Paulina C. Moss, 79, volunteer, museum docent, social worker

November 17, 1999|By Jacques Kelly | Jacques Kelly,SUN STAFF

Paulina C. Moss, a retired social worker and volunteer with the Howard County Center of African American Culture, died Thursday of leukemia at Gilchrist Center for Hospice Care in Towson. She was 79 and lived in Columbia.

After retiring about 15 years ago from the District of Columbia Department of Human Services, she became a docent and researcher at the center for the study of African-American history. She also wrote for its newsletter, the Compass.

"She was a real stalwart of the museum," said Wylene S. Burch, director of the center. "She loved to track down the hidden stories of African-American local history and share her findings with others. To see her traipsing through the woods in search of a slave dwelling on the grounds of a former plantation was a sight to behold."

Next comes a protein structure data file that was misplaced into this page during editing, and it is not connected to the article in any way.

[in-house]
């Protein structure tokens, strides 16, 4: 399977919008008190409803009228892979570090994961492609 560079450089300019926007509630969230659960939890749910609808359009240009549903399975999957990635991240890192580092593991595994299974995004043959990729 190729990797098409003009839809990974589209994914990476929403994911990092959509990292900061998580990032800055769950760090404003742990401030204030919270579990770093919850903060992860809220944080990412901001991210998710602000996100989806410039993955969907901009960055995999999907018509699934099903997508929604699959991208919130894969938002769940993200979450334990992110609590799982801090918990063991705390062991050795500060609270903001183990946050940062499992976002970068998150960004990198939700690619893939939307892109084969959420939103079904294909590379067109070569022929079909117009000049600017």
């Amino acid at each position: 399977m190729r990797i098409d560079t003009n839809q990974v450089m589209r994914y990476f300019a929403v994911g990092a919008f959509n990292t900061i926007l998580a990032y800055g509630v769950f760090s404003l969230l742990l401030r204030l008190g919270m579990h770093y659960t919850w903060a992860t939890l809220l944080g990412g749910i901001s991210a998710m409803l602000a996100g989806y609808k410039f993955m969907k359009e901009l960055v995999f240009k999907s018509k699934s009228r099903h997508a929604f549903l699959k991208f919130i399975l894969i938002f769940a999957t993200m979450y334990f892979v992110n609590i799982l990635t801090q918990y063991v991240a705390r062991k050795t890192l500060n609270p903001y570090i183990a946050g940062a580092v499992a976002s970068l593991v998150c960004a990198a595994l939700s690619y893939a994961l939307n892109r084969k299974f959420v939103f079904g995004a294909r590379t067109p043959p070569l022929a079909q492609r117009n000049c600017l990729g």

Born Paulina Cooper in Arlington, Va., she was a graduate of Dunbar High School in Washington. She earned her bachelor's degree in English from Howard University in 1940 and her master's degree in social work from the University of Pennsylvania in 1960.

She was a social worker in Brooklyn, Queens and Philadelphia before returning to the Washington area, where she also served with the Montgomery County Department of Social Services.

In 1942, she married William S. Naylor, a record store owner. They were later divorced.

In 1949, she wed Henry C. Moss, an attorney. He died in 1982.

A memorial service will be held at 11 a.m. tomorrow at the Howard County Center for African American Culture, 5434 Vantage Point Road, Columbia.

She is is survived by four sons, John I. Moss and James L. Moss, both of Columbia, Robert H. Moss and Paul D. Moss, both of Chattanooga, Tenn.; a daughter, Barbara Kelley of Temple Hills; a sister, Esther C. Jackson of Brooklyn, N.Y.; nine grandchildren; and two great-grandchildren.

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